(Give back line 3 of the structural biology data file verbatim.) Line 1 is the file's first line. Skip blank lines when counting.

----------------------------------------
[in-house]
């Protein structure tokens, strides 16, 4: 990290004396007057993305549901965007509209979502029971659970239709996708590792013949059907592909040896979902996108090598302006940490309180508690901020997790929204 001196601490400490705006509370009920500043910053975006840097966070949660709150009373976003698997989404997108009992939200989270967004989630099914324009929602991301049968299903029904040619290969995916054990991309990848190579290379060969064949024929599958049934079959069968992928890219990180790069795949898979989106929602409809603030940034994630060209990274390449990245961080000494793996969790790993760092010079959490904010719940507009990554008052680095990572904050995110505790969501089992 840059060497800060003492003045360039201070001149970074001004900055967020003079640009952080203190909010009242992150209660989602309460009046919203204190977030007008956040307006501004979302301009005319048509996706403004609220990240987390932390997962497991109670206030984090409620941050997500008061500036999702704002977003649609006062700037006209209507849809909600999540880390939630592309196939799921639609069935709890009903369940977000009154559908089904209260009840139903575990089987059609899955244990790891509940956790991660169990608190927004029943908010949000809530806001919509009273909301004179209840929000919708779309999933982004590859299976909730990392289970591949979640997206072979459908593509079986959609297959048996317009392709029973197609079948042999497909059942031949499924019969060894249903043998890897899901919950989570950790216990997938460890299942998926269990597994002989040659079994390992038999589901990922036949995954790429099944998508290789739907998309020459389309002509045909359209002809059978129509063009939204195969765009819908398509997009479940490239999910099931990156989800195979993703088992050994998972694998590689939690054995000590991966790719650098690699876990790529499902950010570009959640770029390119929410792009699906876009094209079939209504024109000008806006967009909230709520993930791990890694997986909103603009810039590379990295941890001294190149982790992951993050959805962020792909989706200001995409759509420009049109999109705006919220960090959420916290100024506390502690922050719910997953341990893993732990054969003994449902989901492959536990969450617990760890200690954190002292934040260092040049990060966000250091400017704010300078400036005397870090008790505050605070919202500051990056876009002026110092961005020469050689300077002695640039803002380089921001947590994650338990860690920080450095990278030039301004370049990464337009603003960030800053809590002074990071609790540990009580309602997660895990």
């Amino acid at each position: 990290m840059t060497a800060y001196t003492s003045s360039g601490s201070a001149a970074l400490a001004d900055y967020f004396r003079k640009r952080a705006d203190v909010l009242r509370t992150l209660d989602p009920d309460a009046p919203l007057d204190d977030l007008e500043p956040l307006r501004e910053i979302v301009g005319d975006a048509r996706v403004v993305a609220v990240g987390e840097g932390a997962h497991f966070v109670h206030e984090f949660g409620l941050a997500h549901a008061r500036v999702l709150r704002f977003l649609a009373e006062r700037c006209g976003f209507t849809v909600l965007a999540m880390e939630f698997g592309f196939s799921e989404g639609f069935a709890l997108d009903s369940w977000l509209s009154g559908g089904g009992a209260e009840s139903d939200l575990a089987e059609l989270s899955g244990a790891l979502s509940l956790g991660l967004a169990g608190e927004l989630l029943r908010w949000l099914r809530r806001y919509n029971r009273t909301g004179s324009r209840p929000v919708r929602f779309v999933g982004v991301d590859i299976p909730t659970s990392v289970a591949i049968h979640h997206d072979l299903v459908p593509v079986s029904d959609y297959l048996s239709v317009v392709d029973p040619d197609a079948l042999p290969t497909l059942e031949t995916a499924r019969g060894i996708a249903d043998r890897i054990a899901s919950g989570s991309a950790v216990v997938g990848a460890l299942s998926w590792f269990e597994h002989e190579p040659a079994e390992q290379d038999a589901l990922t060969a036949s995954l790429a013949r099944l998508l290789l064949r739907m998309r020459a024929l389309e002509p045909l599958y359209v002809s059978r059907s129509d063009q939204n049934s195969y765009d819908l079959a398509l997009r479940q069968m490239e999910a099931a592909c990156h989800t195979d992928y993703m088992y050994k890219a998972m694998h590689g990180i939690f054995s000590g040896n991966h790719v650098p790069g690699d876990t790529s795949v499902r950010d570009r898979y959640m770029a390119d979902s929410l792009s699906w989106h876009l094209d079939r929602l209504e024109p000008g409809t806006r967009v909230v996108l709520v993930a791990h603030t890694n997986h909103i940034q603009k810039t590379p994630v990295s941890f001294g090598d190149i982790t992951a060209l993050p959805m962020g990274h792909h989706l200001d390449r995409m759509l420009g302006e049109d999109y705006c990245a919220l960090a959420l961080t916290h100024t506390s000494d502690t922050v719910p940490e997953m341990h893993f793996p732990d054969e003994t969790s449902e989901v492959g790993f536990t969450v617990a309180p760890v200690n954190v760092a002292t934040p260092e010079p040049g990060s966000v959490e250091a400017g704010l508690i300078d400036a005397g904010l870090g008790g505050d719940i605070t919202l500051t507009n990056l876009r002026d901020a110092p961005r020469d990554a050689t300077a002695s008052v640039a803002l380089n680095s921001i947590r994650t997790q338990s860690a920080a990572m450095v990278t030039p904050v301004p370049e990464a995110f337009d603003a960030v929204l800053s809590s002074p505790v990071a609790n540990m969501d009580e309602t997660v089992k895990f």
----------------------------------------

């Amino acid at each position: 990290m840059t060497a800060y001196t003492s003045s360039g601490s201070a001149a970074l400490a001004d900055y967020f004396r003079k640009r952080a705006d203190v909010l009242r509370t992150l209660d989602p009920d309460a009046p919203l007057d204190d977030l007008e500043p956040l307006r501004e910053i979302v301009g005319d975006a048509r996706v403004v993305a609220v990240g987390e840097g932390a997962h497991f966070v109670h206030e984090f949660g409620l941050a997500h549901a008061r500036v999702l709150r704002f977003l649609a009373e006062r700037c006209g976003f209507t849809v909600l965007a999540m880390e939630f698997g592309f196939s799921e989404g639609f069935a709890l997108d009903s369940w977000l509209s009154g559908g089904g009992a209260e009840s139903d939200l575990a089987e059609l989270s899955g244990a790891l979502s509940l956790g991660l967004a169990g608190e927004l989630l029943r908010w949000l099914r809530r806001y919509n029971r009273t909301g004179s324009r209840p929000v919708r929602f779309v999933g982004v991301d590859i299976p909730t659970s990392v289970a591949i049968h979640h997206d072979l299903v459908p593509v079986s029904d959609y297959l048996s239709v317009v392709d029973p040619d197609a079948l042999p290969t497909l059942e031949t995916a499924r019969g060894i996708a249903d043998r890897i054990a899901s919950g989570s991309a950790v216990v997938g990848a460890l299942s998926w590792f269990e597994h002989e190579p040659a079994e390992q290379d038999a589901l990922t060969a036949s995954l790429a013949r099944l998508l290789l064949r739907m998309r020459a024929l389309e002509p045909l599958y359209v002809s059978r059907s129509d063009q939204n049934s195969y765009d819908l079959a398509l997009r479940q069968m490239e999910a099931a592909c990156h989800t195979d992928y993703m088992y050994k890219a998972m694998h590689g990180i939690f054995s000590g040896n991966h790719v650098p790069g690699d876990t790529s795949v499902r950010d570009r898979y959640m770029a390119d979902s929410l792009s699906w989106h876009l094209d079939r929602l209504e024109p000008g409809t806006r967009v909230v996108l709520v993930a791990h603030t890694n997986h909103i940034q603009k810039t590379p994630v990295s941890f001294g090598d190149i982790t992951a060209l993050p959805m962020g990274h792909h989706l200001d390449r995409m759509l420009g302006e049109d999109y705006c990245a919220l960090a959420l961080t916290h100024t506390s000494d502690t922050v719910p940490e997953m341990h893993f793996p732990d054969e003994t969790s449902e989901v492959g790993f536990t969450v617990a309180p760890v200690n954190v760092a002292t934040p260092e010079p040049g990060s966000v959490e250091a400017g704010l508690i300078d400036a005397g904010l870090g008790g505050d719940i605070t919202l500051t507009n990056l876009r002026d901020a110092p961005r020469d990554a050689t300077a002695s008052v640039a803002l380089n680095s921001i947590r994650t997790q338990s860690a920080a990572m450095v990278t030039p904050v301004p370049e990464a995110f337009d603003a960030v929204l800053s809590s002074p505790v990071a609790n540990m969501d009580e309602t997660v089992k895990f």